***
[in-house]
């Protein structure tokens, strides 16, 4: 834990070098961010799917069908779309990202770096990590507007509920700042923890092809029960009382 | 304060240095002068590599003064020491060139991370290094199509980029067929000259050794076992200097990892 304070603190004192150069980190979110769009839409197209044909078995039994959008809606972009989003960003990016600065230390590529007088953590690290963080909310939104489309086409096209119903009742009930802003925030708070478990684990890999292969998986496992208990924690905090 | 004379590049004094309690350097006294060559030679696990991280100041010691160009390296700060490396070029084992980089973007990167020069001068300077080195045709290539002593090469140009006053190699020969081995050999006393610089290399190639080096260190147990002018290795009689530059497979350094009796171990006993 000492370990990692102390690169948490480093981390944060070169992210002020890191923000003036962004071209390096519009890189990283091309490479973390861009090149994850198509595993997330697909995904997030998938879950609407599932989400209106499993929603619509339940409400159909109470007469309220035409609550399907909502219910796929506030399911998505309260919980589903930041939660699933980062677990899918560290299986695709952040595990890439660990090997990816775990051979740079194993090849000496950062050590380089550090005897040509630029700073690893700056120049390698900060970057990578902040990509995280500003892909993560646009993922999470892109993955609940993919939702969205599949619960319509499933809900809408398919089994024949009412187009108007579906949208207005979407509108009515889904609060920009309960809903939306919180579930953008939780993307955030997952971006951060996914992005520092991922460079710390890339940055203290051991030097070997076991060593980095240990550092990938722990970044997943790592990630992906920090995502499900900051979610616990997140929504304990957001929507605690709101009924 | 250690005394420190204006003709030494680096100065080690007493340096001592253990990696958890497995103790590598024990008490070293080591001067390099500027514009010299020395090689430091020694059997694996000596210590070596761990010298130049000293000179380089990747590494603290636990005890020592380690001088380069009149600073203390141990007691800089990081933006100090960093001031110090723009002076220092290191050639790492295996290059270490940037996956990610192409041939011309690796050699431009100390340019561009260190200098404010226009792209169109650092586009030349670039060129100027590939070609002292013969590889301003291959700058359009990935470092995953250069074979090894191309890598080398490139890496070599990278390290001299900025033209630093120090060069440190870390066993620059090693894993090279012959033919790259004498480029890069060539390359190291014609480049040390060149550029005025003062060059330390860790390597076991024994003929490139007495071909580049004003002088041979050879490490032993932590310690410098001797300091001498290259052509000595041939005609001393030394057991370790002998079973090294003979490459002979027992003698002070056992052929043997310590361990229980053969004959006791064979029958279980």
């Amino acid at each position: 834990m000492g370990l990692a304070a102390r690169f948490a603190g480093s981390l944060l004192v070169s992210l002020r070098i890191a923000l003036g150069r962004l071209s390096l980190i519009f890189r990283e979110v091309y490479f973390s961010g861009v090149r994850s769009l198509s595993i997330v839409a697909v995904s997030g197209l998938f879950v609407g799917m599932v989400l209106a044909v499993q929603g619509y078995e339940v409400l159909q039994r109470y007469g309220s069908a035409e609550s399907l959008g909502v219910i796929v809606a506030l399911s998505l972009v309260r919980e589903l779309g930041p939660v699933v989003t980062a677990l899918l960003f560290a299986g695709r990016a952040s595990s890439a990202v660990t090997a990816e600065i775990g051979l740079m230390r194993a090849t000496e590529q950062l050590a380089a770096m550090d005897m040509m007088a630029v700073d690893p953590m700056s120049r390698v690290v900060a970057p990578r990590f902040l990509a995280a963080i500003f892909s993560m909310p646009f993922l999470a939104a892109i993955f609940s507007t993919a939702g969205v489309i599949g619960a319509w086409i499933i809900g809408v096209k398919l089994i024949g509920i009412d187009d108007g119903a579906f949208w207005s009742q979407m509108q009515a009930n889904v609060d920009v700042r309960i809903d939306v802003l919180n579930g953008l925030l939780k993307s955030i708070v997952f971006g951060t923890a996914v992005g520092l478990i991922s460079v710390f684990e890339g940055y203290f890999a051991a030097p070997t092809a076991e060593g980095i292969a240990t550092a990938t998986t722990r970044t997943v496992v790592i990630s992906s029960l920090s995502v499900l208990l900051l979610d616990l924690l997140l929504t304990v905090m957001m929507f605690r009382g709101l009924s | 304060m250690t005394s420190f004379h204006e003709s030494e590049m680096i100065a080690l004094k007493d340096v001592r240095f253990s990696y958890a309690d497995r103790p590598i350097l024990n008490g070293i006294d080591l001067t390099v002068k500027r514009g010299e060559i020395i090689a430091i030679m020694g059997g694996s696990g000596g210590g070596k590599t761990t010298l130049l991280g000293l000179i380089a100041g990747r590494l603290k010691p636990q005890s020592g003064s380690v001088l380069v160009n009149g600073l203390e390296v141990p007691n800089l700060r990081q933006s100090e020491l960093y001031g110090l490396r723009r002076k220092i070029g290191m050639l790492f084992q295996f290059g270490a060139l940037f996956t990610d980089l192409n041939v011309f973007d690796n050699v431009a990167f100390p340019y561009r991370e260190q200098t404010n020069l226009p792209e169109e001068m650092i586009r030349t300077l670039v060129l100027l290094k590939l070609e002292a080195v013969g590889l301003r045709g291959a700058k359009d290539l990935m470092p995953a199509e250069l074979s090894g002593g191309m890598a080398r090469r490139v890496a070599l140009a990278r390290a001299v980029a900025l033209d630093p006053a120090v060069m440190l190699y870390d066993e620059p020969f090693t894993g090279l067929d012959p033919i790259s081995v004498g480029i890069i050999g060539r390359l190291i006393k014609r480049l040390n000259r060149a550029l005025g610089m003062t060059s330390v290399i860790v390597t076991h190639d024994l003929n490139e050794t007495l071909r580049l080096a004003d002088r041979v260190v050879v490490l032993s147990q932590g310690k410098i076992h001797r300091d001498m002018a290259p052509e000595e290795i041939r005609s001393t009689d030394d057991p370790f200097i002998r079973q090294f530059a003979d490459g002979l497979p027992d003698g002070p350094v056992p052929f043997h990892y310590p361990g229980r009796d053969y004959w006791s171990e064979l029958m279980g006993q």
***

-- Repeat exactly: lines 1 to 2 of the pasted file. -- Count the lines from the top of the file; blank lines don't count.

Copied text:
[in-house]
């Protein structure tokens, strides 16, 4: 834990070098961010799917069908779309990202770096990590507007509920700042923890092809029960009382 | 304060240095002068590599003064020491060139991370290094199509980029067929000259050794076992200097990892 304070603190004192150069980190979110769009839409197209044909078995039994959008809606972009989003960003990016600065230390590529007088953590690290963080909310939104489309086409096209119903009742009930802003925030708070478990684990890999292969998986496992208990924690905090 | 004379590049004094309690350097006294060559030679696990991280100041010691160009390296700060490396070029084992980089973007990167020069001068300077080195045709290539002593090469140009006053190699020969081995050999006393610089290399190639080096260190147990002018290795009689530059497979350094009796171990006993 000492370990990692102390690169948490480093981390944060070169992210002020890191923000003036962004071209390096519009890189990283091309490479973390861009090149994850198509595993997330697909995904997030998938879950609407599932989400209106499993929603619509339940409400159909109470007469309220035409609550399907909502219910796929506030399911998505309260919980589903930041939660699933980062677990899918560290299986695709952040595990890439660990090997990816775990051979740079194993090849000496950062050590380089550090005897040509630029700073690893700056120049390698900060970057990578902040990509995280500003892909993560646009993922999470892109993955609940993919939702969205599949619960319509499933809900809408398919089994024949009412187009108007579906949208207005979407509108009515889904609060920009309960809903939306919180579930953008939780993307955030997952971006951060996914992005520092991922460079710390890339940055203290051991030097070997076991060593980095240990550092990938722990970044997943790592990630992906920090995502499900900051979610616990997140929504304990957001929507605690709101009924 | 250690005394420190204006003709030494680096100065080690007493340096001592253990990696958890497995103790590598024990008490070293080591001067390099500027514009010299020395090689430091020694059997694996000596210590070596761990010298130049000293000179380089990747590494603290636990005890020592380690001088380069009149600073203390141990007691800089990081933006100090960093001031110090723009002076220092290191050639790492295996290059270490940037996956990610192409041939011309690796050699431009100390340019561009260190200098404010226009792209169109650092586009030349670039060129100027590939070609002292013969590889301003291959700058359009990935470092995953250069074979090894191309890598080398490139890496070599990278390290001299900025033209630093120090060069440190870390066993620059090693894993090279012959033919790259004498480029890069060539390359190291014609480049040390060149550029005025003062060059330390860790390597076991024994003929490139007495071909580049004003002088041979050879490490032993932590310690410098001797300091001498290259052509000595041939005609001393030394057991370790002998079973090294003979490459002979027992003698002070056992052929043997310590361990229980053969004959006791064979029958279980």